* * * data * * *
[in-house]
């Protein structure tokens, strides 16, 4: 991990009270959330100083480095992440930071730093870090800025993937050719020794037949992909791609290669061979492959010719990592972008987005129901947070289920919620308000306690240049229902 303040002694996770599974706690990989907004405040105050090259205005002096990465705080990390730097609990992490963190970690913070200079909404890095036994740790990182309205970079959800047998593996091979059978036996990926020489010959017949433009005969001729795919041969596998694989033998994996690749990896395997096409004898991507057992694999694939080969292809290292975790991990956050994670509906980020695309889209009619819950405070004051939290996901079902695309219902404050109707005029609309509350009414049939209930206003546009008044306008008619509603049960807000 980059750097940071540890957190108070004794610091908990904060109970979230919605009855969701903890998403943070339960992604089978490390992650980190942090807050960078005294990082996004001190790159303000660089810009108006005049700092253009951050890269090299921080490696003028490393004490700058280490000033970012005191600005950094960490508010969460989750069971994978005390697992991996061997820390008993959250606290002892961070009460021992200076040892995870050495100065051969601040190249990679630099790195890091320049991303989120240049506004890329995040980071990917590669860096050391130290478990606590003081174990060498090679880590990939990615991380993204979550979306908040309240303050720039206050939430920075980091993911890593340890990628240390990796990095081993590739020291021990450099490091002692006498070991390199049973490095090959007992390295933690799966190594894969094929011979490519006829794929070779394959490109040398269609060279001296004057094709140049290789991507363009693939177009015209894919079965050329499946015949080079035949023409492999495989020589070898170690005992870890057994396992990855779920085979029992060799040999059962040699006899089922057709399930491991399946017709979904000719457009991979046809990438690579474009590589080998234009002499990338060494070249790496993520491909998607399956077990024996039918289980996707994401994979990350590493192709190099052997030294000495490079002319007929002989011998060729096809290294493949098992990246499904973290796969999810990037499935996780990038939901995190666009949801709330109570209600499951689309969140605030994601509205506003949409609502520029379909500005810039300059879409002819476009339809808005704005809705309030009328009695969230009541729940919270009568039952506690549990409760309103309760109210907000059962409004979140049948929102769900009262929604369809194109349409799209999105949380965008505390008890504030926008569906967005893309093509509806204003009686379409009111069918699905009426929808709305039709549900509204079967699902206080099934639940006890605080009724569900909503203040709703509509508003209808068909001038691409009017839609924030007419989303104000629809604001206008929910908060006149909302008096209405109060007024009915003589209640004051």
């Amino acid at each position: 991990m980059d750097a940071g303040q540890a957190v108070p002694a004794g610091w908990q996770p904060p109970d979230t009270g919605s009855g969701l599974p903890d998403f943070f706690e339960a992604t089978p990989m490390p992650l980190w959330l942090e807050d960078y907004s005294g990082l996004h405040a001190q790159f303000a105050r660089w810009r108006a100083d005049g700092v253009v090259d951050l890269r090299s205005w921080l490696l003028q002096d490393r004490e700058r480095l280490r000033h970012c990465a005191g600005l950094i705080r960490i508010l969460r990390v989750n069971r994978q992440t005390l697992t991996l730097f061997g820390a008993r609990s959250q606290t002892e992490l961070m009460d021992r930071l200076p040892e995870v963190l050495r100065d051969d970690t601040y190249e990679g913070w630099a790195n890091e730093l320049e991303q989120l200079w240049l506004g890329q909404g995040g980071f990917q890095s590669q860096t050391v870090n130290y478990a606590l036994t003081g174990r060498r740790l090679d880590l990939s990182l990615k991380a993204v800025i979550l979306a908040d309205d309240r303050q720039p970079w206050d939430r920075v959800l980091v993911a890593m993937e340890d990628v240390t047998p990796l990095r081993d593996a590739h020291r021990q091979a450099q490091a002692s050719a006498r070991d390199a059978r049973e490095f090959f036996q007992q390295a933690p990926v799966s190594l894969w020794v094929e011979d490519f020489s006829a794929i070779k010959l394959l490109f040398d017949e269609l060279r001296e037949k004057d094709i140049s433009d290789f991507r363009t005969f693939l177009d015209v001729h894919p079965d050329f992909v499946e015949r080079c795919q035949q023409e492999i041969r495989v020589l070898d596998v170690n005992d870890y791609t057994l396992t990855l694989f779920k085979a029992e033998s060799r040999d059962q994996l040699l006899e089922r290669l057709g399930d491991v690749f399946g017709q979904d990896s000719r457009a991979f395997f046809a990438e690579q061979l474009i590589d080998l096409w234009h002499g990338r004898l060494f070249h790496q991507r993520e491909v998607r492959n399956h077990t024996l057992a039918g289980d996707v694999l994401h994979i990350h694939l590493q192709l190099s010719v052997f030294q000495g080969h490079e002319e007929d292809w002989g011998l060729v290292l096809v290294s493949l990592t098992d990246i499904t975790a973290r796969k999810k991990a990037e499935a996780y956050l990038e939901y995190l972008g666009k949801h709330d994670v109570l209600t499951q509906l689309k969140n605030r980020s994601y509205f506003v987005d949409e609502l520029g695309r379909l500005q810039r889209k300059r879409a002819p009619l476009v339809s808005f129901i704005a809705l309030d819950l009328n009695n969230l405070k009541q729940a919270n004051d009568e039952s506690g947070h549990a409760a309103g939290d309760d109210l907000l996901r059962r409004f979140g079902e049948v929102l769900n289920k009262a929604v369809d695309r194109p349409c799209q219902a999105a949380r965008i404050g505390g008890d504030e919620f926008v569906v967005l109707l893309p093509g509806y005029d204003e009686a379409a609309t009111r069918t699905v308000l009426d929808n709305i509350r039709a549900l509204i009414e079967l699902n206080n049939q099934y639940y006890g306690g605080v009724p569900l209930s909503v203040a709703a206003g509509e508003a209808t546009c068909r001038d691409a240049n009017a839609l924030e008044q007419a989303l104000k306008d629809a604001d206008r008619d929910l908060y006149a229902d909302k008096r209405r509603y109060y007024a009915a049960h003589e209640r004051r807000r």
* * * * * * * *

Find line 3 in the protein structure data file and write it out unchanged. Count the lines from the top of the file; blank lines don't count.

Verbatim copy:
């Amino acid at each position: 991990m980059d750097a940071g303040q540890a957190v108070p002694a004794g610091w908990q996770p904060p109970d979230t009270g919605s009855g969701l599974p903890d998403f943070f706690e339960a992604t089978p990989m490390p992650l980190w959330l942090e807050d960078y907004s005294g990082l996004h405040a001190q790159f303000a105050r660089w810009r108006a100083d005049g700092v253009v090259d951050l890269r090299s205005w921080l490696l003028q002096d490393r004490e700058r480095l280490r000033h970012c990465a005191g600005l950094i705080r960490i508010l969460r990390v989750n069971r994978q992440t005390l697992t991996l730097f061997g820390a008993r609990s959250q606290t002892e992490l961070m009460d021992r930071l200076p040892e995870v963190l050495r100065d051969d970690t601040y190249e990679g913070w630099a790195n890091e730093l320049e991303q989120l200079w240049l506004g890329q909404g995040g980071f990917q890095s590669q860096t050391v870090n130290y478990a606590l036994t003081g174990r060498r740790l090679d880590l990939s990182l990615k991380a993204v800025i979550l979306a908040d309205d309240r303050q720039p970079w206050d939430r920075v959800l980091v993911a890593m993937e340890d990628v240390t047998p990796l990095r081993d593996a590739h020291r021990q091979a450099q490091a002692s050719a006498r070991d390199a059978r049973e490095f090959f036996q007992q390295a933690p990926v799966s190594l894969w020794v094929e011979d490519f020489s006829a794929i070779k010959l394959l490109f040398d017949e269609l060279r001296e037949k004057d094709i140049s433009d290789f991507r363009t005969f693939l177009d015209v001729h894919p079965d050329f992909v499946e015949r080079c795919q035949q023409e492999i041969r495989v020589l070898d596998v170690n005992d870890y791609t057994l396992t990855l694989f779920k085979a029992e033998s060799r040999d059962q994996l040699l006899e089922r290669l057709g399930d491991v690749f399946g017709q979904d990896s000719r457009a991979f395997f046809a990438e690579q061979l474009i590589d080998l096409w234009h002499g990338r004898l060494f070249h790496q991507r993520e491909v998607r492959n399956h077990t024996l057992a039918g289980d996707v694999l994401h994979i990350h694939l590493q192709l190099s010719v052997f030294q000495g080969h490079e002319e007929d292809w002989g011998l060729v290292l096809v290294s493949l990592t098992d990246i499904t975790a973290r796969k999810k991990a990037e499935a996780y956050l990038e939901y995190l972008g666009k949801h709330d994670v109570l209600t499951q509906l689309k969140n605030r980020s994601y509205f506003v987005d949409e609502l520029g695309r379909l500005q810039r889209k300059r879409a002819p009619l476009v339809s808005f129901i704005a809705l309030d819950l009328n009695n969230l405070k009541q729940a919270n004051d009568e039952s506690g947070h549990a409760a309103g939290d309760d109210l907000l996901r059962r409004f979140g079902e049948v929102l769900n289920k009262a929604v369809d695309r194109p349409c799209q219902a999105a949380r965008i404050g505390g008890d504030e919620f926008v569906v967005l109707l893309p093509g509806y005029d204003e009686a379409a609309t009111r069918t699905v308000l009426d929808n709305i509350r039709a549900l509204i009414e079967l699902n206080n049939q099934y639940y006890g306690g605080v009724p569900l209930s909503v203040a709703a206003g509509e508003a209808t546009c068909r001038d691409a240049n009017a839609l924030e008044q007419a989303l104000k306008d629809a604001d206008r008619d929910l908060y006149a229902d909302k008096r209405r509603y109060y007024a009915a049960h003589e209640r004051r807000r």